import warnings

def l2alt2grid(source: xr.DataArray, target: xr.DataArray, **options):
    nans = ~np.isnan(source.values)
    data = source.values[nans]

    lats = source.latitude.values[nans]
    lons = (source.longitude.values[nans] + 180) % 360 - 180
    src = pr.SwathDefinition(lons, lats)

    lons1d = target.longitude.values
    lats1d = target.latitude.values
    lons2d, lats2d = np.meshgrid(lons1d, lats1d)
    tgt = pr.SwathDefinition(lons2d, lats2d)

    with warnings.catch_warnings():
        warnings.filterwarnings("ignore", category=UserWarning)
        res, std, cnt = resample_gauss(src, data, tgt, **options)
    coords = {'latitude': lats1d, 'longitude': lons1d}
    return (xr.DataArray(res, coords=coords),
            xr.DataArray(std, coords=coords),
            xr.DataArray(cnt, coords=coords), )

Set the gridding parameters in the python dictionary below; then pass it to the function as the last of three required positional arguments (the first two are the source dataset and the dataset that provides the target grid geometry).

gridding_options = dict(
    radius_of_influence = 175000,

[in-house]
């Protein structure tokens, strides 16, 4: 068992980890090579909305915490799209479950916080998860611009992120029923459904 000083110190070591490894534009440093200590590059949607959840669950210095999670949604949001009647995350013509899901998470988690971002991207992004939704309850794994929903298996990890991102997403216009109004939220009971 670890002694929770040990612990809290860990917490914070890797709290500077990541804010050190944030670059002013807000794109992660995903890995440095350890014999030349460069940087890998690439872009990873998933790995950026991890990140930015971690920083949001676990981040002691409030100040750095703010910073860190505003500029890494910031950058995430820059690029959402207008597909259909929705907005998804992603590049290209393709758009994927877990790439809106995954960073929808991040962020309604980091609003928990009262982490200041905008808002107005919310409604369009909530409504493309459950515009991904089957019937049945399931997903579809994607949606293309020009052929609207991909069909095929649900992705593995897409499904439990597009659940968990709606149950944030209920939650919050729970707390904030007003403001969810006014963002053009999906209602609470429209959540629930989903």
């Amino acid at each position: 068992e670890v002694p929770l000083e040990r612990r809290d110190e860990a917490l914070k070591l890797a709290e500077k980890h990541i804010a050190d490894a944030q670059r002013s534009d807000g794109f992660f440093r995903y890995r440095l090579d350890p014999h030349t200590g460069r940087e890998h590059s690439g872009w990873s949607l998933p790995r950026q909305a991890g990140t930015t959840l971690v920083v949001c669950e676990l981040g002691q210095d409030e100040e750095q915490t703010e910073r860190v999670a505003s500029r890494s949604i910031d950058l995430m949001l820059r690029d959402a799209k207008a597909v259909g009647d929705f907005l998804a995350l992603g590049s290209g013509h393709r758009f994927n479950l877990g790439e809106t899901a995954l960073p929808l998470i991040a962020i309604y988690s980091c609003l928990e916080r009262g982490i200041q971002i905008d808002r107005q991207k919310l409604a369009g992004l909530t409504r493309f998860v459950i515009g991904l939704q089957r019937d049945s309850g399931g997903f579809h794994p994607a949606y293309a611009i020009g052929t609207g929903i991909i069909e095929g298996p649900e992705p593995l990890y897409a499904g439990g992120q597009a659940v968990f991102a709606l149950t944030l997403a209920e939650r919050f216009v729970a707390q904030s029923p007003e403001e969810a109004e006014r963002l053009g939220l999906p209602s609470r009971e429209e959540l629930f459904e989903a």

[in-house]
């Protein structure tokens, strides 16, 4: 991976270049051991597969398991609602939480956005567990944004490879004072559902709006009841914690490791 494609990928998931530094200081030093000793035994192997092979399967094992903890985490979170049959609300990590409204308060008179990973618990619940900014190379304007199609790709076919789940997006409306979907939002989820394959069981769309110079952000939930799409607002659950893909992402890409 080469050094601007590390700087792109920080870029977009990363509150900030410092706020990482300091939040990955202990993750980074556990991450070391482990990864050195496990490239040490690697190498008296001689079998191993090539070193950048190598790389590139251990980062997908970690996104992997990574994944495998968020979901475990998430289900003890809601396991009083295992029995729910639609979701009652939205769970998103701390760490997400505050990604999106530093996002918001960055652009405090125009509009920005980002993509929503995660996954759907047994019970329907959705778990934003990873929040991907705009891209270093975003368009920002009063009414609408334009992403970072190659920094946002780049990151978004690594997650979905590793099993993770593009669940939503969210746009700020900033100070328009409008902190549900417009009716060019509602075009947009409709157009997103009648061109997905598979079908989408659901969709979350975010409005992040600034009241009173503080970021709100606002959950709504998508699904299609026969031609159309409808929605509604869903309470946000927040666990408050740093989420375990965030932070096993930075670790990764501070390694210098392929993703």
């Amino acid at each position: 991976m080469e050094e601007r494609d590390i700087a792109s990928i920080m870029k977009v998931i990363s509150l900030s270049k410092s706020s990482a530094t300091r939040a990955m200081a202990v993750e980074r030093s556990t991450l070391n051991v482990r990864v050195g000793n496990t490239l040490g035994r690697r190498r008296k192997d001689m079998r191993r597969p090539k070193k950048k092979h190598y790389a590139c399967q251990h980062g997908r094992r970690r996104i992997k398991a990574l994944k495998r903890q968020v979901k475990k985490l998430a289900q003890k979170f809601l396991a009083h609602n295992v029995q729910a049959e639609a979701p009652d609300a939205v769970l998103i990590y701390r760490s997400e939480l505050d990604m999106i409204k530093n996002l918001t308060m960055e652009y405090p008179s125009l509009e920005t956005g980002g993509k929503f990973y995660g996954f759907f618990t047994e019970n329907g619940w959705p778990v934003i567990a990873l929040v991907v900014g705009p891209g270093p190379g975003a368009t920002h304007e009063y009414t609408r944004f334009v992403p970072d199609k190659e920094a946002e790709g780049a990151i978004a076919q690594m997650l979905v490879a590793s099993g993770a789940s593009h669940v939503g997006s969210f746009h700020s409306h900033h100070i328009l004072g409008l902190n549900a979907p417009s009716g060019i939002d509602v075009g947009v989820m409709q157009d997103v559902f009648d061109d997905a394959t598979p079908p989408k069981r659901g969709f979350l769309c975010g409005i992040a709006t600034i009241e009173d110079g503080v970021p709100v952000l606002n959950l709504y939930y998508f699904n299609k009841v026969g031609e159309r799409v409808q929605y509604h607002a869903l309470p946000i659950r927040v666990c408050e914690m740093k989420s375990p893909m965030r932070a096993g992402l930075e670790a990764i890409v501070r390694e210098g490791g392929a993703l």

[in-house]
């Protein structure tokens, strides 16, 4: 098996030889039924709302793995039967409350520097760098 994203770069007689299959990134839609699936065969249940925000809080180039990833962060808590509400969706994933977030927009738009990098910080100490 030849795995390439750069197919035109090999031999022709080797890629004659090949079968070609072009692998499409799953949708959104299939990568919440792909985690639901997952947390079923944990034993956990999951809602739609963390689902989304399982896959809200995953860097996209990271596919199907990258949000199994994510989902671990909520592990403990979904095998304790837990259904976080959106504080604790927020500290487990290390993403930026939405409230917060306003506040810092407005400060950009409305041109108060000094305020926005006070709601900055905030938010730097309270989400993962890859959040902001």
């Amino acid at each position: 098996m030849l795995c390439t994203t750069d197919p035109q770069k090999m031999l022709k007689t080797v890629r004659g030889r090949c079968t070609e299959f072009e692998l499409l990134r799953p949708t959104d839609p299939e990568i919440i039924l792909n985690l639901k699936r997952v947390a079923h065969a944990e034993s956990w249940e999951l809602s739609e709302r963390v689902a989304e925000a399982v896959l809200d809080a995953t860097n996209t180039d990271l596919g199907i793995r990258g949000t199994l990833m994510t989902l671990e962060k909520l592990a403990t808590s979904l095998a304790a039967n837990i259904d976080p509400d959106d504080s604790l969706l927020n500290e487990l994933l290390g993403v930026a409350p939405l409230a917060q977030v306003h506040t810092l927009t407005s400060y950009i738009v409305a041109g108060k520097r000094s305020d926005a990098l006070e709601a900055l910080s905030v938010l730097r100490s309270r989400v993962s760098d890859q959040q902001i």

sigmas              = 25000,
    neighbours          = 100,
    fill_value          = np.nan,
    with_uncert         = True

result, stddev, counts = l2alt2grid(ds.ssha, ecco_mask, **gridding_options)

result.shape == (ecco_grid.latitude.size, 

Plot gridded ssha, gridding statistics

Plot each array for the output ‘grid’ and the grid statistics ‘stddev’ and ‘counts’.

result.sel(latitude=slice(-66.,66.)).plot(cmap="jet", vmin=-0.4, vmax=0.4, figsize=(15,6))

Look at this plot and adjust gridding parameters as needed to refine ssha grid.

stddev.sel(latitude=slice(-67.,67.)).plot(cmap="jet", robust=True, figsize=(15,6))

a guess: the yellow areas with lower counts correspond to pass positions at the start/end of the cycle.

counts.sel(latitude=slice(-67.,67.)).plot(cmap="jet", robust=True, figsize=(15,6))